Deegan and teammate, NASCAR Xfinity driver Chase Briscoe, finished 43rd of 51 teams that were entered in Friday’s Michelin Pilot Challenge at Daytona International Speedway.

Deegan ran as high as 15th before the car experienced mechanical issues roughly three hours into the four-hour event, and it was brought in to be worked on for the remaining time.

Deegan and Briscoe were in the No. 22 Multimatic Motorsports Inc. Ford GT4, which ran a total of 86 laps. One other NASCAR driver, Xfinity pilot Austin Cindric, was teamed with Seb Priaulx in the No. 15 Multimatic Motorsports Inc. Ford Mustang GT4, and together they finished 45th, completing 78 laps.

One other name of note was IndyCar driver Gabby Chaves, who finished 28th (completed 107 laps).

The fastest team in the field was Dylan Murry, Jeroen Bleekemolen and Jim Cox, who collectively ran the entire 110 laps.

While her team continued to work on the car in the garage, Deegan visited the infield media center to speak about her first race experience in an IMSA sports car.

I feel like I just gained a lot of experience,” Deegan said. “I’m here to gain experience after that three-day road test, coming here and practicing for two days.

“I just feel like I know a lot more about racing than I did before. And that’s why I’m here and supposed to be doing.”

The biggest challenge, Deegan said, was the large number of cars she had to compete against.

“The traffic is a little difficult to deal with; it’s not bad, though,” Deegan said. “It makes it fun. It makes it interesting. You constantly have to be on your toes.

“What I like about sports car racing is how many of the points you have to remember in your head. You get a little distracted for a second, and the next thing you know, you overdrive the corner that kind of laps into the next corner.

“So there’s constantly so much going on, you have to be on top of your game.”

While she would have liked to have more time on track had it not been for the mechanical issue, Deegan was philosophical about how the day played out.

“I’m not mad, I’m gaining experience,” she said. “That’s what I’m here to do.”

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DC Solar founders to plead guilty to charges related to $1 billion Ponzi scheme

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Thirteen months after the Federal Bureau of Investigation and Internal Revenue Service raided the headquarters of DC Solar and the home of its founders, Jeff and Paulette Carpoff, the couple has entered plea agreements related to a $1 billion Ponzi scheme, the impact of which saw Chip Ganassi Racing close its Xfinity Series program in 2019.

Jeff Carpoff has agreed to plead guilty to one count each of wire fraud and money laundering while Paulette Carpoff will plead guilty to one count each of conspiracy and money laundering.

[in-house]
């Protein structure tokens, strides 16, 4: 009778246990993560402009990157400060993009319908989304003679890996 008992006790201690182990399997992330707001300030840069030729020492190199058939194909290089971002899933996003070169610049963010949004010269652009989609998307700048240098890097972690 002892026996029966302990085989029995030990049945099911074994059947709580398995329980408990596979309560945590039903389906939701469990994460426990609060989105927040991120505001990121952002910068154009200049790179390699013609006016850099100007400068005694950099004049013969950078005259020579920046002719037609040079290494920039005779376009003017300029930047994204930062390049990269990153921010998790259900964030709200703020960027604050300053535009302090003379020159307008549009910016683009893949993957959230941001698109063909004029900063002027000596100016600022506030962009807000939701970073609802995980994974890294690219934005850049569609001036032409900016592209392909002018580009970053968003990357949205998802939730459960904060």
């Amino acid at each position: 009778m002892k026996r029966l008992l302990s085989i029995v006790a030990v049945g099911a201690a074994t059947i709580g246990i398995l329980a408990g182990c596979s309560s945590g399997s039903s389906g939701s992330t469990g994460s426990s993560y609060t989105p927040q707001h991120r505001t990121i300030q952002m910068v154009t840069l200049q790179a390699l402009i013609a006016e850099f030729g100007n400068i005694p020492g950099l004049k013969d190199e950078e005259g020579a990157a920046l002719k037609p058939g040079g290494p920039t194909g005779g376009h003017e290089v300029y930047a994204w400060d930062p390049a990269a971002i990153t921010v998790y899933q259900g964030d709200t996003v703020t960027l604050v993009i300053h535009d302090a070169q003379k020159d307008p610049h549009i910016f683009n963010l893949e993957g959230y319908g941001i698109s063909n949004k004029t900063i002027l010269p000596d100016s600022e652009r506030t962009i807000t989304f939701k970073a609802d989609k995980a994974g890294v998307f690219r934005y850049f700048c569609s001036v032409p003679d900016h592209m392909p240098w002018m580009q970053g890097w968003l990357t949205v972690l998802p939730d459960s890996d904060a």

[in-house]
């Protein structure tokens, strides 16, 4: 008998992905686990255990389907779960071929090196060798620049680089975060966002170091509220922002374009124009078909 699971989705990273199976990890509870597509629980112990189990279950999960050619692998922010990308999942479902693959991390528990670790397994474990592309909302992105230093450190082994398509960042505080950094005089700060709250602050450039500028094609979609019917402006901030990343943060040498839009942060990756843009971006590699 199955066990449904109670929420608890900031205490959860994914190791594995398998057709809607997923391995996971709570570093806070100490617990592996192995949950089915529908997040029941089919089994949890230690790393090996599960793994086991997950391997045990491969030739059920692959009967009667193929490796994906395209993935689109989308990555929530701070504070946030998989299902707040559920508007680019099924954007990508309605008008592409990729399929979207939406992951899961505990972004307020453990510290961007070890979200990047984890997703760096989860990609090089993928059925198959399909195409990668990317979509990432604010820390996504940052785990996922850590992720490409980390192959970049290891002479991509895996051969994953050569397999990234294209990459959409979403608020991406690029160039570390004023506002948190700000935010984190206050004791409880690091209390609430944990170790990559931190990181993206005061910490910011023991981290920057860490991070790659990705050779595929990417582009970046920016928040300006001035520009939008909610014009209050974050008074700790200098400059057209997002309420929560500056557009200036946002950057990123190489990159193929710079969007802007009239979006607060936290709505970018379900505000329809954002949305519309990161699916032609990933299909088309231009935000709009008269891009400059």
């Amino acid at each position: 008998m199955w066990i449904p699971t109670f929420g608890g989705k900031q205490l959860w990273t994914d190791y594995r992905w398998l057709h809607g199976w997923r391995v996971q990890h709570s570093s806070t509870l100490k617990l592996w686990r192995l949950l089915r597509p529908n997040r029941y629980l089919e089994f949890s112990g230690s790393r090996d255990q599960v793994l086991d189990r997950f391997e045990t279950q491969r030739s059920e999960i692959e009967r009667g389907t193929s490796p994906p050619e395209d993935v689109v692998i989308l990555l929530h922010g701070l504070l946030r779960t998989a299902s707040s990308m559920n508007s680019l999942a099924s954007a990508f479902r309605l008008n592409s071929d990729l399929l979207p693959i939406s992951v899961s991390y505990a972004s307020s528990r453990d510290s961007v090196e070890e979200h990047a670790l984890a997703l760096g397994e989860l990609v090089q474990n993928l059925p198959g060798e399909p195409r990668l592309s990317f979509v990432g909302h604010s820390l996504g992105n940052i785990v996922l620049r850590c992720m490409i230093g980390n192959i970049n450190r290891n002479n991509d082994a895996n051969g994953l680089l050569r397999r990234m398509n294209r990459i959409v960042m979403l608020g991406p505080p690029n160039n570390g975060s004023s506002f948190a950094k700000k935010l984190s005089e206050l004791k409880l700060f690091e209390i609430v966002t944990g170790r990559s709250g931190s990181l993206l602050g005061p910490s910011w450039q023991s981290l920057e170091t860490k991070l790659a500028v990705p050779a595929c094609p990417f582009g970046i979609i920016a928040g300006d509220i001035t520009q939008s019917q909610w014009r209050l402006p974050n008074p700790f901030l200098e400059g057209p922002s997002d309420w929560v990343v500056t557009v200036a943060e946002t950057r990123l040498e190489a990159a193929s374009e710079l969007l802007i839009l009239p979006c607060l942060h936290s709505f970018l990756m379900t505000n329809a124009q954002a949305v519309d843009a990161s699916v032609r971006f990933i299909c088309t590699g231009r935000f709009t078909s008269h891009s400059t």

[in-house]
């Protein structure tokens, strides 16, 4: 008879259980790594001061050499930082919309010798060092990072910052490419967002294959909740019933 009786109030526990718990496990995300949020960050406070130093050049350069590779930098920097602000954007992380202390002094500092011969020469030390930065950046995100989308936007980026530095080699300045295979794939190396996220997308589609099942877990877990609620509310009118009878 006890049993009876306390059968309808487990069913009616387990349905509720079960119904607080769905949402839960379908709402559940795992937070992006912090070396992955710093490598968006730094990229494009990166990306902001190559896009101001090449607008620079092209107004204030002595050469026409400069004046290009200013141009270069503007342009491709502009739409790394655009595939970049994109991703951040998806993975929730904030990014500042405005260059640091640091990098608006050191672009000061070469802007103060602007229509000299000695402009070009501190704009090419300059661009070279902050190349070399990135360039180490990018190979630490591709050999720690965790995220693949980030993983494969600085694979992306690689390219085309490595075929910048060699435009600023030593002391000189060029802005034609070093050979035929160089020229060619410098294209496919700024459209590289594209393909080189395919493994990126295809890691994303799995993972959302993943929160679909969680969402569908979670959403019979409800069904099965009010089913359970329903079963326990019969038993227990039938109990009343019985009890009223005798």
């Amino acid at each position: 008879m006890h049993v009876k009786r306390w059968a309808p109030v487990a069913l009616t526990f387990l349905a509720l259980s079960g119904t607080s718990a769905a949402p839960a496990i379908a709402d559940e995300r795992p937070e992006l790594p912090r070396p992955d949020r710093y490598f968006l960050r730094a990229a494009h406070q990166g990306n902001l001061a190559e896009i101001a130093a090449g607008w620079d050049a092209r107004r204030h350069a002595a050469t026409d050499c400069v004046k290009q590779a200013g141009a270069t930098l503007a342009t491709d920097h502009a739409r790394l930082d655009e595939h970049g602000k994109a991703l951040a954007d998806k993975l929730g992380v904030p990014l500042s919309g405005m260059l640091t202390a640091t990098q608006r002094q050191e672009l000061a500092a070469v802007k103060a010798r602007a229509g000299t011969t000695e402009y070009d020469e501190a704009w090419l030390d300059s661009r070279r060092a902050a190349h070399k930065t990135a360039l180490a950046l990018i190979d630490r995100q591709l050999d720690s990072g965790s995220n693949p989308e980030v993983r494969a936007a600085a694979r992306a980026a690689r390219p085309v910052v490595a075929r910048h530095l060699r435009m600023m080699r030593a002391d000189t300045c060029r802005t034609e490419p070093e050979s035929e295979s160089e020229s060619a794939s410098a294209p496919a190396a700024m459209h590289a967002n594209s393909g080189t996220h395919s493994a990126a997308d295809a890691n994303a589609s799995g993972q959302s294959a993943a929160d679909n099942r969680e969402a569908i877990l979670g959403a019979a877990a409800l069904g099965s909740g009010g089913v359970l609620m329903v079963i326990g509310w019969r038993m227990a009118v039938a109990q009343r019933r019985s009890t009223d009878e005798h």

According to the plea agreements filed with the Eastern District of California, the government will recommend an initial sentence of 30 years in prison for Jeff Carpoff and 15 years for Paulette Carpoff prior to any co-operation they provide with the case.

The agreement outlines a Ponzi scheme that operated from March 2011 to December 2018, ending with the raids on the Carpoff’s residence in Martinez, California, and DC Solar’s headquarters in Benicia, California.

DC Solar was a company that built and leased solar energy equipment and also sponsored Chip Ganassi Racing in the Cup and Xfinity Series. It was the primary or co-primary sponsor for Kyle Larson in 16 Cup races and for three races with Jamie McMurray in 2018. It also sponsored 10 Xfinity races with Ganassi and announced in November 2018 it would sponsor Ross Chastain’s full-time ride in 2019.

It also sponsored Xfinity Series races in 2018 at Phoenix Raceway and Las Vegas Motor Speedway and the infield “FanGrounds” at Richmond Raceway.

In the wake of the raids and the company filing for bankruptcy in January 2019, CGR was forced to close its Xfinity operation.

During the nearly eight-year scheme, the plea agreement says the Carpoffs used the money generated from it to buy their NASCAR sponsorships, 150 luxury and collectible vehicles and luxury real estate in Lake Tahoe, Las Vegas, the Caribbean and Mexico.

They also purchased a suite at a professional football stadium, a subscription private jet service, the Martinez (California) Clippers minor league baseball team and a 2018 performance by an internationally known rapper at a company holiday party.

Funds were also used to make illicit payments to their co-conspirators and others.

As part of their respective plea agreements, the Carpoffs have agreed to pay restitution to their victims, totaling between $800 million and $1.6 billion.